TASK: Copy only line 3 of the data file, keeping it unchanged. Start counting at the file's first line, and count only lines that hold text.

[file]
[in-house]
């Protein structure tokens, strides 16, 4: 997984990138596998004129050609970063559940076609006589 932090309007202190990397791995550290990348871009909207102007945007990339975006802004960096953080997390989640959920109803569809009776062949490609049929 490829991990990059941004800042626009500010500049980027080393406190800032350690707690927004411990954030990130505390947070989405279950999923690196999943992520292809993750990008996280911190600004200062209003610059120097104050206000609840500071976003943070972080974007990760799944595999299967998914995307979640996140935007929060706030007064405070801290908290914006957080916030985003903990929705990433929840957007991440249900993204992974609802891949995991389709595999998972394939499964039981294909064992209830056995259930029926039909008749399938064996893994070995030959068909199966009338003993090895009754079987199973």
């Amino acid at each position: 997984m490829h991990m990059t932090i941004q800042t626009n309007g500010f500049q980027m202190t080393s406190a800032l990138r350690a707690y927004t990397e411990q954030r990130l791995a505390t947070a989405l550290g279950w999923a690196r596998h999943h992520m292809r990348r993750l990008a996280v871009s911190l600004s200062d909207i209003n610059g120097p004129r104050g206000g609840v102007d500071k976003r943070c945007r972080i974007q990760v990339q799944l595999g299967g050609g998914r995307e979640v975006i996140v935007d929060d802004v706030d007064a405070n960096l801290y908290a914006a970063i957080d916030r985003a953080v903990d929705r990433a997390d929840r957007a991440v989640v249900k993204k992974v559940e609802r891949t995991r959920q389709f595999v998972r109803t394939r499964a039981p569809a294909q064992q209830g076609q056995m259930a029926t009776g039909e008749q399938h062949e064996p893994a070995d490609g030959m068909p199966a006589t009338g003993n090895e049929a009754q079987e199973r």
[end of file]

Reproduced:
């Amino acid at each position: 997984m490829h991990m990059t932090i941004q800042t626009n309007g500010f500049q980027m202190t080393s406190a800032l990138r350690a707690y927004t990397e411990q954030r990130l791995a505390t947070a989405l550290g279950w999923a690196r596998h999943h992520m292809r990348r993750l990008a996280v871009s911190l600004s200062d909207i209003n610059g120097p004129r104050g206000g609840v102007d500071k976003r943070c945007r972080i974007q990760v990339q799944l595999g299967g050609g998914r995307e979640v975006i996140v935007d929060d802004v706030d007064a405070n960096l801290y908290a914006a970063i957080d916030r985003a953080v903990d929705r990433a997390d929840r957007a991440v989640v249900k993204k992974v559940e609802r891949t995991r959920q389709f595999v998972r109803t394939r499964a039981p569809a294909q064992q209830g076609q056995m259930a029926t009776g039909e008749q399938h062949e064996p893994a070995d490609g030959m068909p199966a006589t009338g003993n090895e049929a009754q079987e199973r």